Incoming president Jacob Zuma must improve the record of his predecessor in spreading democracy and prosperity in Africa.
Jacob Zuma, who will be formally elected president of South Africa by the parliament on Wednesday, is a larger-than-life figure. Will he have a "big man" effect on the rest of Africa in the traditional, imposing sense, or will he use his outsized persona to help spread democracy, peace, and prosperity on a continent that needs all three?
In his victory speech April 26, Mr. Zuma pledged that South Africa – the continent's largest economy – would continue to play a key role in international affairs. It must do better, however, than it has in the 15 years since nonwhite South Africans won universal suffrage.
Since that time, the country's influence on Africa as a whole has been mixed. One welcomed ripple effect came from its Truth and Reconciliation Commission – the courtlike setting that allowed victims of violence during apartheid to be heard, and perpetrators to testify and request amnesty.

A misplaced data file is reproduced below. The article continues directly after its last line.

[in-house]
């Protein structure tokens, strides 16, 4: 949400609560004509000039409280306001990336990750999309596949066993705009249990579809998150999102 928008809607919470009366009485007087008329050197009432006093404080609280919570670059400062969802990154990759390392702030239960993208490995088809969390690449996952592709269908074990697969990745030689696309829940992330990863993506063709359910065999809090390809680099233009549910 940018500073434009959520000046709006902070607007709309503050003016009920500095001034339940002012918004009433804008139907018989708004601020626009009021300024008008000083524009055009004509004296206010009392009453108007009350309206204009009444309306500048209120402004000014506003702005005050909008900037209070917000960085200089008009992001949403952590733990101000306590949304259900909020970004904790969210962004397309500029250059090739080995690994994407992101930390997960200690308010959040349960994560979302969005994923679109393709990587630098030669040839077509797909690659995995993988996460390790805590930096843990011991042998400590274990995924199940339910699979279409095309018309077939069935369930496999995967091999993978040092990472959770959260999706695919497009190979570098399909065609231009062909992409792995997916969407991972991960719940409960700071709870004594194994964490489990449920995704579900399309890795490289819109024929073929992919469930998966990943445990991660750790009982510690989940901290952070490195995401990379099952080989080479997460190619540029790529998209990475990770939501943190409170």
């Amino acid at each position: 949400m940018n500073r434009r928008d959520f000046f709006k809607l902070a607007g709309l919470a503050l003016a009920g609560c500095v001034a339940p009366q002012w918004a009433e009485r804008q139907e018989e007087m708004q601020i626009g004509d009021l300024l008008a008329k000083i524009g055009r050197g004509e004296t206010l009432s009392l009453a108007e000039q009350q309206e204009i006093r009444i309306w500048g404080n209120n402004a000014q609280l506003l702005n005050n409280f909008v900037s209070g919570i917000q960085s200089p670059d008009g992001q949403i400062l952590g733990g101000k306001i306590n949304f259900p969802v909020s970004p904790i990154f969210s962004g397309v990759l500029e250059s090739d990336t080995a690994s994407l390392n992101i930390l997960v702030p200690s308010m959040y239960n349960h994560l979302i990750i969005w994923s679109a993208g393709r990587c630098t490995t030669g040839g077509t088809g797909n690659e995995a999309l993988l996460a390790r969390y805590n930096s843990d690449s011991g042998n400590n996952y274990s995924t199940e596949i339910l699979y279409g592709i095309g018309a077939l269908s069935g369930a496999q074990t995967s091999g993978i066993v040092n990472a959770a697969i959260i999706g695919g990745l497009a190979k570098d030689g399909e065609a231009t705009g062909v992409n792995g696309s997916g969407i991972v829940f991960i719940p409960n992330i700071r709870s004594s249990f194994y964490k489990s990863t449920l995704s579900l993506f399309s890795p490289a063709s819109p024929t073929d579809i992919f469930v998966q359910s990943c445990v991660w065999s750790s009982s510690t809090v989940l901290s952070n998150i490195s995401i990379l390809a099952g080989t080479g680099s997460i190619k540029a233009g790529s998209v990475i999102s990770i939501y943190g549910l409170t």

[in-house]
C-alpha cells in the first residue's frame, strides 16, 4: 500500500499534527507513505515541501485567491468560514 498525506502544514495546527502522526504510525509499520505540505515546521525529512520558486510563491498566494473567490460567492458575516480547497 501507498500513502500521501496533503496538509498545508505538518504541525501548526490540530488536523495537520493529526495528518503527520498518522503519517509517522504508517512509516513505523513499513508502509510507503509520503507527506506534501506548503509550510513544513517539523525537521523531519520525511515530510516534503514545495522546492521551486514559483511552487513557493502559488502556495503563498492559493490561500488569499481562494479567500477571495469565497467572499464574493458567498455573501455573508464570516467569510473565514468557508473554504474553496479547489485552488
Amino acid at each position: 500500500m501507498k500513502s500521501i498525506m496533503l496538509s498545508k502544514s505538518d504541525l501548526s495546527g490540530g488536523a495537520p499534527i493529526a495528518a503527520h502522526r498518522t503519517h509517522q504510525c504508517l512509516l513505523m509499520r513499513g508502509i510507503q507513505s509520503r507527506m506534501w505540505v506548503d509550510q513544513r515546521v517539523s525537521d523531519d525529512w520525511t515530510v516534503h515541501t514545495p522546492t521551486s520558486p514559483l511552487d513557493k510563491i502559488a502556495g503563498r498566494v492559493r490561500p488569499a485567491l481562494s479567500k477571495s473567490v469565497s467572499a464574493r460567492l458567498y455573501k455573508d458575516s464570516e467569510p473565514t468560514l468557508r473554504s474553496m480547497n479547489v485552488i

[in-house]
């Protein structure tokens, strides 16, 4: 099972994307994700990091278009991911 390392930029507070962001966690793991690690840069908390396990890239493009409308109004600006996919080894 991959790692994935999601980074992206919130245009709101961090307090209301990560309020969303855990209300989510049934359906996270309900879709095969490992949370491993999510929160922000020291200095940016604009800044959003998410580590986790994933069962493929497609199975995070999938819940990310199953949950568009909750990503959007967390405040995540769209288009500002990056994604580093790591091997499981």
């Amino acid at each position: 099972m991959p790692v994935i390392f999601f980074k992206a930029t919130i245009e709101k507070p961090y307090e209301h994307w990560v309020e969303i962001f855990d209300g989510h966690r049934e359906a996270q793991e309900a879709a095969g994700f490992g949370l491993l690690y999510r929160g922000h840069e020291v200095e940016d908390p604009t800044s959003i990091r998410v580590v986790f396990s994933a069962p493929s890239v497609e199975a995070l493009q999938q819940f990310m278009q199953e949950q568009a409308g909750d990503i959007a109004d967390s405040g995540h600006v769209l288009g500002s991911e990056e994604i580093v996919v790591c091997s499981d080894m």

The commission reflected Nelson Mandela's powerful policy of postapartheid forgiveness. While it met criticism, it has also served as a model for several African nations to clear the air after protracted conflict.
Zuma, however, doesn't have the same moral authority as Mr. Mandela – even if he shares Mandela's credentials as a prominent anti-apartheid activist and prisoner on Robben Island. A cloud of personal and political scandal trails this former goat herder. Will the debris follow him onto the African diplomatic stage, obscuring his leadership?